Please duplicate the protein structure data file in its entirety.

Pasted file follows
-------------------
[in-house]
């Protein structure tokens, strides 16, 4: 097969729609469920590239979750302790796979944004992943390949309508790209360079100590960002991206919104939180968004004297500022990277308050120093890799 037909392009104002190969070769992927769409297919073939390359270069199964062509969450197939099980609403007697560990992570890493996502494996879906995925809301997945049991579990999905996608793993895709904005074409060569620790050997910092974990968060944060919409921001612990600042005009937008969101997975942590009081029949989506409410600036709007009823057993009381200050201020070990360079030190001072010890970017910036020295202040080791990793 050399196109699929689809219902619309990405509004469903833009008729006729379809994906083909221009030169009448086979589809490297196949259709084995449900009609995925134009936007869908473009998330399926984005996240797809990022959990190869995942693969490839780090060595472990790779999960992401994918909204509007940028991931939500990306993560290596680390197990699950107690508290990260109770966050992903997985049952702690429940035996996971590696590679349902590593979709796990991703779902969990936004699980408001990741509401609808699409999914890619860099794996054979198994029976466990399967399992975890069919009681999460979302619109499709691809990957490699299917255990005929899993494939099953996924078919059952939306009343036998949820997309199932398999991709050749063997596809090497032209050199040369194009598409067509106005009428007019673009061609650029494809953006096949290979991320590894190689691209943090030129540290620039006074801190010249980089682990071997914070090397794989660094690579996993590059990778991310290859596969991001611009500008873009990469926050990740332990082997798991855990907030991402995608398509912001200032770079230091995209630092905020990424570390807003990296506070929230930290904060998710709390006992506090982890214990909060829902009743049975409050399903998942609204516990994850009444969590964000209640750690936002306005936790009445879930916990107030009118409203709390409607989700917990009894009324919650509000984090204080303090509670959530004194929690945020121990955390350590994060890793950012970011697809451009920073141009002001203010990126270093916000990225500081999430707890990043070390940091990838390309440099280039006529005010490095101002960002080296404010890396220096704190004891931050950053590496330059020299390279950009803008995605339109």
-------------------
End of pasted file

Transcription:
[in-house]
């Protein structure tokens, strides 16, 4: 097969729609469920590239979750302790796979944004992943390949309508790209360079100590960002991206919104939180968004004297500022990277308050120093890799 037909392009104002190969070769992927769409297919073939390359270069199964062509969450197939099980609403007697560990992570890493996502494996879906995925809301997945049991579990999905996608793993895709904005074409060569620790050997910092974990968060944060919409921001612990600042005009937008969101997975942590009081029949989506409410600036709007009823057993009381200050201020070990360079030190001072010890970017910036020295202040080791990793 050399196109699929689809219902619309990405509004469903833009008729006729379809994906083909221009030169009448086979589809490297196949259709084995449900009609995925134009936007869908473009998330399926984005996240797809990022959990190869995942693969490839780090060595472990790779999960992401994918909204509007940028991931939500990306993560290596680390197990699950107690508290990260109770966050992903997985049952702690429940035996996971590696590679349902590593979709796990991703779902969990936004699980408001990741509401609808699409999914890619860099794996054979198994029976466990399967399992975890069919009681999460979302619109499709691809990957490699299917255990005929899993494939099953996924078919059952939306009343036998949820997309199932398999991709050749063997596809090497032209050199040369194009598409067509106005009428007019673009061609650029494809953006096949290979991320590894190689691209943090030129540290620039006074801190010249980089682990071997914070090397794989660094690579996993590059990778991310290859596969991001611009500008873009990469926050990740332990082997798991855990907030991402995608398509912001200032770079230091995209630092905020990424570390807003990296506070929230930290904060998710709390006992506090982890214990909060829902009743049975409050399903998942609204516990994850009444969590964000209640750690936002306005936790009445879930916990107030009118409203709390409607989700917990009894009324919650509000984090204080303090509670959530004194929690945020121990955390350590994060890793950012970011697809451009920073141009002001203010990126270093916000990225500081999430707890990043070390940091990838390309440099280039006529005010490095101002960002080296404010890396220096704190004891931050950053590496330059020299390279950009803008995605339109």